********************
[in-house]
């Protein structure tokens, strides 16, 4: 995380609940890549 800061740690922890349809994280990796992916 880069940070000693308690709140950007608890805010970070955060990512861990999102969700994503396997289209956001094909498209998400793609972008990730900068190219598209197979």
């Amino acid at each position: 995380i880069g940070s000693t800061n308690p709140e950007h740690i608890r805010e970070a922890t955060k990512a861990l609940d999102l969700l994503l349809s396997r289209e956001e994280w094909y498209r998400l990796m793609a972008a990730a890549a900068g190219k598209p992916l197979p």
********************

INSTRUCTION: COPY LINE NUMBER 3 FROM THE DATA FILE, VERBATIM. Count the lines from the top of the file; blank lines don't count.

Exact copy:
């Amino acid at each position: 995380i880069g940070s000693t800061n308690p709140e950007h740690i608890r805010e970070a922890t955060k990512a861990l609940d999102l969700l994503l349809s396997r289209e956001e994280w094909y498209r998400l990796m793609a972008a990730a890549a900068g190219k598209p992916l197979p």